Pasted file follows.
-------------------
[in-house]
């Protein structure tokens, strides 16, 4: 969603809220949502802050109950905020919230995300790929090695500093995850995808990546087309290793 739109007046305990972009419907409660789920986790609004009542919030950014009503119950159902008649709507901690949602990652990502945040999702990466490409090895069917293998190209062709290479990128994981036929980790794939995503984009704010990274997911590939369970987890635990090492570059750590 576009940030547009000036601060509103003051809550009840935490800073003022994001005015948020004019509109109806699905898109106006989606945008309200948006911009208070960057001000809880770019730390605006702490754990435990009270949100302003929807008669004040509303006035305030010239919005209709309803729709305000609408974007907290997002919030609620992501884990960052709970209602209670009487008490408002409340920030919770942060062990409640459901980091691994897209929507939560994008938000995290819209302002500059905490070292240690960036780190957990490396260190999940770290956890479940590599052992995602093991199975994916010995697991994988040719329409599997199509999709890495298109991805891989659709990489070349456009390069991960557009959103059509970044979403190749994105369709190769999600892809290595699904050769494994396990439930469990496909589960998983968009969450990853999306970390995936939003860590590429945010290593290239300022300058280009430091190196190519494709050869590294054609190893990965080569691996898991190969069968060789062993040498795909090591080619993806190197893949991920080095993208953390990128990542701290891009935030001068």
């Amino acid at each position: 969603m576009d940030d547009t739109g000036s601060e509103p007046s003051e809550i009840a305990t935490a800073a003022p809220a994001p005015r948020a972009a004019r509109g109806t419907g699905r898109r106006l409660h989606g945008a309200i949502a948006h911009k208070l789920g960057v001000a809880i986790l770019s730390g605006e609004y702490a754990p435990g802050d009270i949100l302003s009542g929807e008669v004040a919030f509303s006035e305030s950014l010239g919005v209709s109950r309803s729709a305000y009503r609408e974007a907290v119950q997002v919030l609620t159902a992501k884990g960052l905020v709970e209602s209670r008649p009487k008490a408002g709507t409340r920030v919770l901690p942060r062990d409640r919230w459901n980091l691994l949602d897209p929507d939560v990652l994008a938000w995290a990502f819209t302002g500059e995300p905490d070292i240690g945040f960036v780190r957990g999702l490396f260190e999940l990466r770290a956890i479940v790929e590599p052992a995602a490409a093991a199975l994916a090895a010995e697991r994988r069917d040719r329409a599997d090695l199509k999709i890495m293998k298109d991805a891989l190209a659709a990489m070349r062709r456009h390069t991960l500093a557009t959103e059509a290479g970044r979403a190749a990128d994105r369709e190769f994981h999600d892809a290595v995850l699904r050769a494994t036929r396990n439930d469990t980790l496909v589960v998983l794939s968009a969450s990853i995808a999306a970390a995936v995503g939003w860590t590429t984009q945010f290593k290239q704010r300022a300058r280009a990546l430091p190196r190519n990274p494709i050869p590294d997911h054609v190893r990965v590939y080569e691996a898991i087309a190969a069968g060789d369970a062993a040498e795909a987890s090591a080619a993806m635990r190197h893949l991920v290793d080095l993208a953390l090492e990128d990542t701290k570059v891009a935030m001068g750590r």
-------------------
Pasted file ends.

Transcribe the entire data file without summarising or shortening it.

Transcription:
[in-house]
């Protein structure tokens, strides 16, 4: 969603809220949502802050109950905020919230995300790929090695500093995850995808990546087309290793 739109007046305990972009419907409660789920986790609004009542919030950014009503119950159902008649709507901690949602990652990502945040999702990466490409090895069917293998190209062709290479990128994981036929980790794939995503984009704010990274997911590939369970987890635990090492570059750590 576009940030547009000036601060509103003051809550009840935490800073003022994001005015948020004019509109109806699905898109106006989606945008309200948006911009208070960057001000809880770019730390605006702490754990435990009270949100302003929807008669004040509303006035305030010239919005209709309803729709305000609408974007907290997002919030609620992501884990960052709970209602209670009487008490408002409340920030919770942060062990409640459901980091691994897209929507939560994008938000995290819209302002500059905490070292240690960036780190957990490396260190999940770290956890479940590599052992995602093991199975994916010995697991994988040719329409599997199509999709890495298109991805891989659709990489070349456009390069991960557009959103059509970044979403190749994105369709190769999600892809290595699904050769494994396990439930469990496909589960998983968009969450990853999306970390995936939003860590590429945010290593290239300022300058280009430091190196190519494709050869590294054609190893990965080569691996898991190969069968060789062993040498795909090591080619993806190197893949991920080095993208953390990128990542701290891009935030001068």
């Amino acid at each position: 969603m576009d940030d547009t739109g000036s601060e509103p007046s003051e809550i009840a305990t935490a800073a003022p809220a994001p005015r948020a972009a004019r509109g109806t419907g699905r898109r106006l409660h989606g945008a309200i949502a948006h911009k208070l789920g960057v001000a809880i986790l770019s730390g605006e609004y702490a754990p435990g802050d009270i949100l302003s009542g929807e008669v004040a919030f509303s006035e305030s950014l010239g919005v209709s109950r309803s729709a305000y009503r609408e974007a907290v119950q997002v919030l609620t159902a992501k884990g960052l905020v709970e209602s209670r008649p009487k008490a408002g709507t409340r920030v919770l901690p942060r062990d409640r919230w459901n980091l691994l949602d897209p929507d939560v990652l994008a938000w995290a990502f819209t302002g500059e995300p905490d070292i240690g945040f960036v780190r957990g999702l490396f260190e999940l990466r770290a956890i479940v790929e590599p052992a995602a490409a093991a199975l994916a090895a010995e697991r994988r069917d040719r329409a599997d090695l199509k999709i890495m293998k298109d991805a891989l190209a659709a990489m070349r062709r456009h390069t991960l500093a557009t959103e059509a290479g970044r979403a190749a990128d994105r369709e190769f994981h999600d892809a290595v995850l699904r050769a494994t036929r396990n439930d469990t980790l496909v589960v998983l794939s968009a969450s990853i995808a999306a970390a995936v995503g939003w860590t590429t984009q945010f290593k290239q704010r300022a300058r280009a990546l430091p190196r190519n990274p494709i050869p590294d997911h054609v190893r990965v590939y080569e691996a898991i087309a190969a069968g060789d369970a062993a040498e795909a987890s090591a080619a993806m635990r190197h893949l991920v290793d080095l993208a953390l090492e990128d990542t701290k570059v891009a935030m001068g750590r």